Antarctic sea ice reaches record extent in 2013 as part of decadal growth trend
Posted October 25, 2013
Antarctic sea ice extent reached a new record high maximum extent last month, according to the National Snow and Ice Data Center (NSIDC) in Boulder, Colo.
Sea ice is formed from frozen seawater in polar regions. Most sea ice occurs as pack ice, which drifts across the ocean surface.
In contrast to a sharp downward trend in September Arctic sea ice, Antarctic September sea ice has been increasing at 1.1 percent per decade relative to the 1981 to 2010 average.
Scientists attribute the increase in Antarctic sea ice extent largely to stronger circumpolar winds, which blow the sea ice outward, increasing its extent, according to an NSIDC press release .
On Sept. 22, sea ice surrounding the southernmost continent grew to 19.47 million square kilometers, about 3.6 percent higher than the 1981 to 2010 average Antarctic maximum, based on the satellite record. That represents an ice edge that is 35 kilometers farther north on average.
The September 2013 monthly average was also a record high, at 19.77 million square kilometers, slightly higher than the previous record in 2012, according to NSIDC, which is partly funded by the National Science Foundation .
Photo Credit: NSIDC
Antarctic sea ice extent for September 2013 was 19.77 million square kilometers. The magenta line shows the 1981 to 2010 median extent for that month. The black cross indicates the geographic South Pole.
However, there is considerable variation of sea icefrom place to place around the continent, according to a feature posted on NASA's Earth Observatory website. The Ross Sea sector has had a significant positive trend, while sea ice extent has actually decreased in the Bellingshausen and Amundsen seas.
The reasons behind the increase in wind strength are less clear, though some researchers have suggested that ozone depletion may be the culprit. The destruction of ozone each year above the Antarctic has allowed the layer of atmosphere called the stratosphere to cool. Meanwhile, the troposphere, the layer of atmosphere closest to Earth, is warming. The temperature differential between the two layers may play a role in changes in atmospheric circulation.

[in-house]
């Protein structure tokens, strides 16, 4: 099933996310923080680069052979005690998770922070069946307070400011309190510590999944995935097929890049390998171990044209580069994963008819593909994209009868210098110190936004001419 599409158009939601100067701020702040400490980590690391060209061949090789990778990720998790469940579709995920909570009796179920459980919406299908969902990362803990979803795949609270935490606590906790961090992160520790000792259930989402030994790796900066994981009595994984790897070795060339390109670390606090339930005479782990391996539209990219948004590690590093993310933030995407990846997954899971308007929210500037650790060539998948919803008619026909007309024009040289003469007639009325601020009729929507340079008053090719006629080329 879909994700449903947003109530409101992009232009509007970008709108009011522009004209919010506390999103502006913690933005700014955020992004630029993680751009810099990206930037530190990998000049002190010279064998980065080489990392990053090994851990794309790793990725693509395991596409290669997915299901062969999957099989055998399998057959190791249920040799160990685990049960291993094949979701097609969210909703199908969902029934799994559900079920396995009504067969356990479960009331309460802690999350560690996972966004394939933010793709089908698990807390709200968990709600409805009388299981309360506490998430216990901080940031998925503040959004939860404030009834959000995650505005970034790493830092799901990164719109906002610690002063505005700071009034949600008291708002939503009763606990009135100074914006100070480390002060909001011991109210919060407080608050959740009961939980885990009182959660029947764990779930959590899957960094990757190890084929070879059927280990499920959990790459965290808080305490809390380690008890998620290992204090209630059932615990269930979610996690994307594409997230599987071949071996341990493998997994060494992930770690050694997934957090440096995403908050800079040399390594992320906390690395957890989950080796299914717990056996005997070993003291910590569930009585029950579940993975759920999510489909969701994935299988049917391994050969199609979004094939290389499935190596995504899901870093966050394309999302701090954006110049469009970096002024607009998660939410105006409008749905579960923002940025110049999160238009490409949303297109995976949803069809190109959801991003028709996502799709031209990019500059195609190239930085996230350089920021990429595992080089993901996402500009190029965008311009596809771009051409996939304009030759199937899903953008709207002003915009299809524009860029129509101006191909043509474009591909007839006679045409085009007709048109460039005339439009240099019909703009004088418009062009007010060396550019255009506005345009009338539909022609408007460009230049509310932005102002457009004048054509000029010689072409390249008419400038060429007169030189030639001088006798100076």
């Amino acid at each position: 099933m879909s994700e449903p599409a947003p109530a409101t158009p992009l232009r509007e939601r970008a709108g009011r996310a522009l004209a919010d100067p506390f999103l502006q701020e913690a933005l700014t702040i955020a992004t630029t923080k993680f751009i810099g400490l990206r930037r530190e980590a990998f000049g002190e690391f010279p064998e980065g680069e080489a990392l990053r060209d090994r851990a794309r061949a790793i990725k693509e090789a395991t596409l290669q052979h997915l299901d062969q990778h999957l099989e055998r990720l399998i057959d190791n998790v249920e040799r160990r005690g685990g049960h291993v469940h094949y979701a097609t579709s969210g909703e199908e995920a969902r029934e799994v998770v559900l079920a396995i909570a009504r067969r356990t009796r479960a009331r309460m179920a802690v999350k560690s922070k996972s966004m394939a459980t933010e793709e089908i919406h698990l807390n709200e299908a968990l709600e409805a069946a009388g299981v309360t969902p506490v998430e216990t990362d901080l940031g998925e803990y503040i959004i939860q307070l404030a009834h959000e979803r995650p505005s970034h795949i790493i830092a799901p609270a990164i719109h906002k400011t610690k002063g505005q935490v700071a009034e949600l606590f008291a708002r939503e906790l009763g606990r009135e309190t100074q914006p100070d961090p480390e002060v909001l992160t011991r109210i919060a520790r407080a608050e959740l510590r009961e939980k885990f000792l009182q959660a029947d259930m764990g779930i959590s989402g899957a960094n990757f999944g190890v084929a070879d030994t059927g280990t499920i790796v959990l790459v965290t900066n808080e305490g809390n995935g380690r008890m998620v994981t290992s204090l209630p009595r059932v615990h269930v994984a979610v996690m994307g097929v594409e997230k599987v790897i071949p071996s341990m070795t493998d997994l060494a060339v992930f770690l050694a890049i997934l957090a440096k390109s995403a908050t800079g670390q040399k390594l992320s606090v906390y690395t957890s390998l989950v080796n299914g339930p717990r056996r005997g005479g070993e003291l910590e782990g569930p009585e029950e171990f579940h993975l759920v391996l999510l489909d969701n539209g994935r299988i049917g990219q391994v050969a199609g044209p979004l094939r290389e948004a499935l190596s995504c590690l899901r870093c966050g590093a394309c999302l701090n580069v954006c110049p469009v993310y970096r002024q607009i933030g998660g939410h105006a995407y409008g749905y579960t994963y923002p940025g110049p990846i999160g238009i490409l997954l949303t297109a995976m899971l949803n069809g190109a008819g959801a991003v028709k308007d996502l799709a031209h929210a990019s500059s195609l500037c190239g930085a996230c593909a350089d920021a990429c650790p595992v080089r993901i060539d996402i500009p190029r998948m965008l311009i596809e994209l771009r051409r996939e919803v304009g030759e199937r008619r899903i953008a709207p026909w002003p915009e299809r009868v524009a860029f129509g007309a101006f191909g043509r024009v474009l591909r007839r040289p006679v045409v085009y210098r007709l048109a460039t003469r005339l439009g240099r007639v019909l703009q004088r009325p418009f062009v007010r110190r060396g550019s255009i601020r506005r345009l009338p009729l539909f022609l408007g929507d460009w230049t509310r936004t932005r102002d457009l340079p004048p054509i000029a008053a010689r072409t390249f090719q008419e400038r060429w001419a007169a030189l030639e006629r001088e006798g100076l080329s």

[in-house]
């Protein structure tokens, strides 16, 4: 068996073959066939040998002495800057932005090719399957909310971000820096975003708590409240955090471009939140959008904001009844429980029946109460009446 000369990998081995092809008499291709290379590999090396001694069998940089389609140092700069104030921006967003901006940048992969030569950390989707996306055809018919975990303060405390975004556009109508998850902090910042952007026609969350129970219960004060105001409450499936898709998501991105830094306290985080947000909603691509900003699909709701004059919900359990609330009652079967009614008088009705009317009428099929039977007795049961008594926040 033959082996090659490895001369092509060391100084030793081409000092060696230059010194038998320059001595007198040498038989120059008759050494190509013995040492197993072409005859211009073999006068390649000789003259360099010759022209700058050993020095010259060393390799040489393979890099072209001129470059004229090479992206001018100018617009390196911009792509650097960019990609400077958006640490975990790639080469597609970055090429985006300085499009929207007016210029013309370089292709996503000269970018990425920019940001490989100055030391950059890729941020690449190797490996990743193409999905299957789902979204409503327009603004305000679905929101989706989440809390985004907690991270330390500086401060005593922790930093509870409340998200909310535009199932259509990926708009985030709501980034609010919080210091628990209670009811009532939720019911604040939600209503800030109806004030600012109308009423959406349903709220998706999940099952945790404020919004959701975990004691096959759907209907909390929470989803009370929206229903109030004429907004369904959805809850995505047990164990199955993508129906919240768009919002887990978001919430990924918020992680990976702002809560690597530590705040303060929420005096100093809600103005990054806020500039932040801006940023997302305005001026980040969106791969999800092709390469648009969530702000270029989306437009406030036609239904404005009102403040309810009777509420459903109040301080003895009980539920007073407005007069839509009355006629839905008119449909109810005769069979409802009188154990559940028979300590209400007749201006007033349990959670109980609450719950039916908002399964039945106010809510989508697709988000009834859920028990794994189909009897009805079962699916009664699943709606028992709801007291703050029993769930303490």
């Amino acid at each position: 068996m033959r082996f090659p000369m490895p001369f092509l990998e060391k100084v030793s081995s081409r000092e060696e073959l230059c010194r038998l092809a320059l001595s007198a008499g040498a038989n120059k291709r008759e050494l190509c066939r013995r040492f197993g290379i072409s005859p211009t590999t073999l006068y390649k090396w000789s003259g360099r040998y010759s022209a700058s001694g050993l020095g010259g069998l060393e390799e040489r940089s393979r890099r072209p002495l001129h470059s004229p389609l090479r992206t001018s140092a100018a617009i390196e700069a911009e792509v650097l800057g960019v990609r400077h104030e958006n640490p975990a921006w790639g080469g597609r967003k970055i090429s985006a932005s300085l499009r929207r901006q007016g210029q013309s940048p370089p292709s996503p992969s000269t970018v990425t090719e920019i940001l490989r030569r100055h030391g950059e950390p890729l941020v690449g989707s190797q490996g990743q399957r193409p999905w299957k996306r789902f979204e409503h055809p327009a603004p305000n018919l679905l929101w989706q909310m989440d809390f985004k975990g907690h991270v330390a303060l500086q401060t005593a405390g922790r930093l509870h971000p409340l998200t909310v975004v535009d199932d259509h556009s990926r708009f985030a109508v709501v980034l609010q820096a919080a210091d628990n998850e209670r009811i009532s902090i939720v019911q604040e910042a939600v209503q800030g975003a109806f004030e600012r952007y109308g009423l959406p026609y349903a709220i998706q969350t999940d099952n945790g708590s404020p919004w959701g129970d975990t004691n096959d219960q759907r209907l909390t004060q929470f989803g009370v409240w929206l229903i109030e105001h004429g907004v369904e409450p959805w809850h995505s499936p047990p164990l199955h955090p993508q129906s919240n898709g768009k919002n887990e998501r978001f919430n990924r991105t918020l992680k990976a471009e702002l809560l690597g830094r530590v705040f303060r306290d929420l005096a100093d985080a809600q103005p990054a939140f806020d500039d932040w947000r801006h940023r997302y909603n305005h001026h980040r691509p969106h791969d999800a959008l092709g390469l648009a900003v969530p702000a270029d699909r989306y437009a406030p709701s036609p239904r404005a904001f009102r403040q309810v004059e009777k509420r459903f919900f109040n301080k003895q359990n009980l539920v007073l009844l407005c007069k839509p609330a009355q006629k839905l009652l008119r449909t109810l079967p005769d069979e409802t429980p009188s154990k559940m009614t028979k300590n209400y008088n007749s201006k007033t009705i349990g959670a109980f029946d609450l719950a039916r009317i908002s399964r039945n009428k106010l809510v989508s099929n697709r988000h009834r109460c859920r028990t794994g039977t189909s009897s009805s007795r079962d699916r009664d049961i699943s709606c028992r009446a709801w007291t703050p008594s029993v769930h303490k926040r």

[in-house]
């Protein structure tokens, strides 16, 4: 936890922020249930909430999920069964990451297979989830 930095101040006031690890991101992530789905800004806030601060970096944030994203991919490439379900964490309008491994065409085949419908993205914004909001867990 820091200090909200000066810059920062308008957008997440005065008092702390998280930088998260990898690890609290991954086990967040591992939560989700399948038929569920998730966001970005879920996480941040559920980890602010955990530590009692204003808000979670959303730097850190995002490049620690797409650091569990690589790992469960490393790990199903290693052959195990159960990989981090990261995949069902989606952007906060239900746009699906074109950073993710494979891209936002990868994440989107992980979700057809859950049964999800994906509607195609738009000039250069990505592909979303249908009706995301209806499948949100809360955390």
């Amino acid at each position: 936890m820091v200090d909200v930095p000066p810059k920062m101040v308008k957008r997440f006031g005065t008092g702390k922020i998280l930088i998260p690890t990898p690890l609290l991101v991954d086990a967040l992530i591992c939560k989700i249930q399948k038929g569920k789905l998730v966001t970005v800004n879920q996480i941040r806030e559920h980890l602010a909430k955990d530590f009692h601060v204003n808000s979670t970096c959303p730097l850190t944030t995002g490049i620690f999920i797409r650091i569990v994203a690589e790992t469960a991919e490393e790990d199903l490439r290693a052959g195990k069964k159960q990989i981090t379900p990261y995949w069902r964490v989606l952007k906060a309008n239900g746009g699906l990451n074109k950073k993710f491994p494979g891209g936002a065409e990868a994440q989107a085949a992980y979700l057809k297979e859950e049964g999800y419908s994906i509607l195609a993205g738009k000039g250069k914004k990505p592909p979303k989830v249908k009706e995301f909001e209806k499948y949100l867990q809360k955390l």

A paper pending publication in the Journal of Climate by scientist Jinlun Zhang at the University of Washington (UW) concludes that changes in winds are resulting in both more compaction within the ice pack and more ridging, causing a thickening of the pack and making it more resistant to summer melt, according to an NSIDC analysis of the 2013 September sea ice in the Arctic and Antarctic.
The study suggests that stronger westerly winds swirling around the South Pole can explain 80 percent of the increase in Antarctic sea ice volume in the past three decades, a press release from UW stated.
The polar vortex that spins around Antarctica is not just stronger than it was when satellite records began in the 1970s. It also has more convergence, meaning it shoves the sea ice together to cause ridging. Stronger winds also drive ice faster, which leads to still more deformation and ridging. This creates thicker, longer-lasting ice, while exposing surrounding water and thin ice to the blistering cold winds that cause more ice growth.
In a computer simulation that includes detailed interactions between wind and sea, thick ice – more than two meters thick – increased by about 1 percent per year from 1979 to 2010, while the amount of thin ice stayed fairly constant. The end result is a thicker, slightly larger ice pack that lasts longer into the summer.
“You’ve got more thick ice, more ridged ice, and at the same time you will get more ice extent because the ice just survives longer,” Zhang said in the UW press release.